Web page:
Ten years ago, Kathleen Bertrand found herself in conversation with CEO William Pate of the Atlanta Convention and Visitors Bureau, where she once worked. Tyler Perry had been making a seismic impression as an Atlanta-based director/producer, and the Georgia film industry had begun to boom.
Atlanta, a city with a black population of more than 60 percent, however, didn’t have a major festival for African American audiences. Bertrand ran with Pate’s initiative and began exploring what it would take to build one. Her creation, the BronzeLens Film Festival, is now one of the city’s major film events and one of the largest of its kind in the nation. Bertrand is its executive producer.
The 10th annual BronzeLens fest, running August 21–25 at the Hyatt Regency Atlanta downtown, screens narrative features, documentaries, short films, web series and music videos. It includes some star wattage, as well — David Oyelowo (Selma, The Butler) will attend the opening-night film Don’t Let Go (2019), in which he appears, and receive the 2019 Trailblazer Award. Regina Hall (Shaft, Girls Trip) will take part in Friday’s Women SuperStars Luncheon.
Before BronzeLens, Bertrand did event planning geared toward diversity. She researched fest ideas nationwide for four months but didn’t find a lot. “There were some smaller festivals,” she says, “but nothing popping out on a national radar. I said, ‘I think this is something we can do. There is space for us.’”
There was a learning curve, including projection/equipment mishaps, but they carried on. “We dug down and made sure everything was tight,” she says, vowing they’d always be prepared going forward. “You have someone’s baby, and you want the best platform for them.”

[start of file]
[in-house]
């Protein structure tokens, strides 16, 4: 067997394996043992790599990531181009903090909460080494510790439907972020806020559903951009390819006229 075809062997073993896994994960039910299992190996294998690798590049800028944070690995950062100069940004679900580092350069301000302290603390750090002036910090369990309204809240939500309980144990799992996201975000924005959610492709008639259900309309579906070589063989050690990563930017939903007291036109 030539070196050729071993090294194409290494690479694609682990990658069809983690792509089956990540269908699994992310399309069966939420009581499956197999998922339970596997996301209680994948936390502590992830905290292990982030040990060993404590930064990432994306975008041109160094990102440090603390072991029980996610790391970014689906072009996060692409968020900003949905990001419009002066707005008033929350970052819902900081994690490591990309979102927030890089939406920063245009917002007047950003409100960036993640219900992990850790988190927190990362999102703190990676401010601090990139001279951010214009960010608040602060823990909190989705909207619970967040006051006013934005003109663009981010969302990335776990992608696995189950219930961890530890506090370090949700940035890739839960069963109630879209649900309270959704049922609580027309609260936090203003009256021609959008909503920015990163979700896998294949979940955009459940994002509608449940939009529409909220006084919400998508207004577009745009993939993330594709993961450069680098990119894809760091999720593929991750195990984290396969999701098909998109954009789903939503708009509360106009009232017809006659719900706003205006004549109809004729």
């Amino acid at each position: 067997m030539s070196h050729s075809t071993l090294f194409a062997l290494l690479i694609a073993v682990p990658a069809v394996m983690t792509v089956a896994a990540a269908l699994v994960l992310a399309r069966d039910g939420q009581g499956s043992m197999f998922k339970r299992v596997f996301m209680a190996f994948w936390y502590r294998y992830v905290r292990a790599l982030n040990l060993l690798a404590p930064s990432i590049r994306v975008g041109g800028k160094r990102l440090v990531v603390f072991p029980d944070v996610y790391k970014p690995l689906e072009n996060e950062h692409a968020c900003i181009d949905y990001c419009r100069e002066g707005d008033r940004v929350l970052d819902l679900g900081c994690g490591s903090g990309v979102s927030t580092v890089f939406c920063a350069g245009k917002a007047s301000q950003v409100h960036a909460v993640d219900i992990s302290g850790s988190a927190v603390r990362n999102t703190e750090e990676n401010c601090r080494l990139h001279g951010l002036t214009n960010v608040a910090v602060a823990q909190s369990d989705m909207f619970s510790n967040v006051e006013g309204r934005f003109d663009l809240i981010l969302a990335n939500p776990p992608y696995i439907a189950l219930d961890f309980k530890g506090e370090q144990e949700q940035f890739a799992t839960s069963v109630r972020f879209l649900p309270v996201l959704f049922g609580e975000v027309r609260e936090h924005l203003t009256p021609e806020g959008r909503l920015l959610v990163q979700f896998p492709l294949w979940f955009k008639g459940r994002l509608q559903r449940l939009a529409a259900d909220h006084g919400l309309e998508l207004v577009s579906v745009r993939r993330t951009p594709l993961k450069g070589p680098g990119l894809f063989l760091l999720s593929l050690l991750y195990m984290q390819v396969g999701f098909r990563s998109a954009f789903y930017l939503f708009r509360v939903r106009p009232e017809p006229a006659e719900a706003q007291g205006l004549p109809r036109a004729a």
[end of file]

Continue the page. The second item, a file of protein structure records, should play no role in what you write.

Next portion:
In 2010, its inaugural year, BronzeLens screened 24 films and attracted 1,400 patrons. This year will see 100 films and a likely crowd of at least 6,000. The festival received submissions from more than 35 countries; about 15 percent of filmmakers planning to attend are Georgia-based.
The stature of BronzeLens skyrocketed three years ago when it was approved as an Oscar-qualifying festival. Each year’s best short award-winner can enter the Oscars’ short subject competition.
Besides screening high-profile films, the fest sponsors panel discussions and special events. The Women SuperStars Luncheon is a signature event. “We were doing it before it became popular and trendy,” Bertrand says. “We have honored 48 amazing women in front of and behind the camera.”
On Cinema and Social Justice Sunday, the fest showcases topical films that deal with such issues as Black Lives Matter and police brutality. This year’s Sunday Brunch With the Brothers segment will feature Yusef Salaam and Raymond Santana Jr., two of the exonerated men accused in New York City’s 1989 Central Park Five case. Their story was told recently in Ava DuVernay’s Emmy-nominated series When They See Us.
Atlanta filmmaker Deborah Riley Draper has had three films in the BronzeLens fest, including this year’s Illegal Rose. Ten years ago, a friend suggested she join the host committee, and she agreed. “I wanted to transition into making films that were important, that could provoke, incite and inspire people — and look at the untold stories of African Americans from a different lens,” she says. “That first year we were all buzzing with excitement. We knew we were doing something important, but we didn’t know it would turn into something of this nature.”
Early in BronzeLens’ history, Draper tried to convince Bertrand to see something from a relatively inexperienced filmmaker. That filmmaker was Ava DuVernay, who has gone on to make Selma, A Wrinkle in Time and When They See Us, among others. DuVernay’s connection with BronzeLens continues.
“I pushed to show her film because I thought she was going to be amazing,” Draper says. Now BronzeLens screens two projects each year from DuVernay’s distribution company.
Draper looks at BronzeLens as not just an opportunity to see quality films but a tremendous networking event for filmmakers. “I’ve met so many filmmakers of color from around the world,” she says. “We are all still learning, but because of BronzeLens, we are so far removed from where we were then that we can bring things to the table and share that with others.”